If it costs you $7 to make a widget that you are selling for $5, you can’t make it up in volume. Unfortunately, if the owner isn’t compensating himself or herself, it can be difficult to know when the business model is profitable.
Further, if the owner is receiving compensation, the business can expand more easily.
Many very small businesses struggle with hiring a new employee. They just don’t have the cash flow to do it.
If the owner is receiving compensation, it can be reduced for a period of time. This will provide the business with cash to pay the new employee who is performing some of the work that the owner used to do.
The owner then has time to grow the company and replace his or her lost compensation.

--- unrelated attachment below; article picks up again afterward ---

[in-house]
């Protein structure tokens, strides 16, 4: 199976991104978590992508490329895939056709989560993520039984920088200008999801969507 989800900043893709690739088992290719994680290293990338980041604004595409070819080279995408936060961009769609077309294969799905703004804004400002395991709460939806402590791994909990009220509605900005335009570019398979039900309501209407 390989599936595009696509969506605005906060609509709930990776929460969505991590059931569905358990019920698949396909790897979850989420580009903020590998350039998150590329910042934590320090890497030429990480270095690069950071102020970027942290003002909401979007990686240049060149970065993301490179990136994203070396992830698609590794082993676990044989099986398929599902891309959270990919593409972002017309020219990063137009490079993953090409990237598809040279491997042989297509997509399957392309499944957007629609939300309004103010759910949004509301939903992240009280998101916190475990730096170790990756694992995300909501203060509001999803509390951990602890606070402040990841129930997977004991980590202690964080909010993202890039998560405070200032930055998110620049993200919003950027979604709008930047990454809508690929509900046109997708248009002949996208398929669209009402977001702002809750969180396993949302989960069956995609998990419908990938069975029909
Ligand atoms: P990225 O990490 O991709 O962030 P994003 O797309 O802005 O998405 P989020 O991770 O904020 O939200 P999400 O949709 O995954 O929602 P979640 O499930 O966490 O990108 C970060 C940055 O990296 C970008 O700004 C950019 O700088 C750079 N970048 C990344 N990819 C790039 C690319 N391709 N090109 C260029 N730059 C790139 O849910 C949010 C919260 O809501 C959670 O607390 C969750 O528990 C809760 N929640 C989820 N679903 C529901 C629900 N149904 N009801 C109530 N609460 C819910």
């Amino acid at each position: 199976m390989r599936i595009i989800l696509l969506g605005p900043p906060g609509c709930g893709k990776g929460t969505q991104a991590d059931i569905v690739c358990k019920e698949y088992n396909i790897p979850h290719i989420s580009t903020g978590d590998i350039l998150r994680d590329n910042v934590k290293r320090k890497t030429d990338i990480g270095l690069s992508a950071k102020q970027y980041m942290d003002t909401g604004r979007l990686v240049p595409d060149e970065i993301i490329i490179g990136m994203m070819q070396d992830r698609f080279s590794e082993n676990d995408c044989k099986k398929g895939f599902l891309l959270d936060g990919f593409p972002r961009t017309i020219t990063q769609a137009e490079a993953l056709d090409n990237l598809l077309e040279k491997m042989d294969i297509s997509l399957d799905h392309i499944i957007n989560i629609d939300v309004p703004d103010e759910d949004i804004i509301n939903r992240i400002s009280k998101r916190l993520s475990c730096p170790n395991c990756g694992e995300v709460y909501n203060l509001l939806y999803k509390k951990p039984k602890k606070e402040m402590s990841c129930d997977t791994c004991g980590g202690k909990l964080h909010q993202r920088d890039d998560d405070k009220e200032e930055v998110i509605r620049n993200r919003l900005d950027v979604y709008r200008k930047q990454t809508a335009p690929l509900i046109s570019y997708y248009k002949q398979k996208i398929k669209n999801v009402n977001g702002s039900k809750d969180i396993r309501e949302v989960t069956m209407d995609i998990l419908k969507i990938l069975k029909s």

In general, a business should start to pay the owner as soon as it can afford to do so.
A business can afford this when there is cash left over after all of the current liabilities of the business have been met, it is likely that future obligations can be paid out of projected revenue, and there are no investment opportunities that would require leaving cash in the business.
Obviously, in making these judgments, the owner will weigh his or her personal need for cash against those of the business.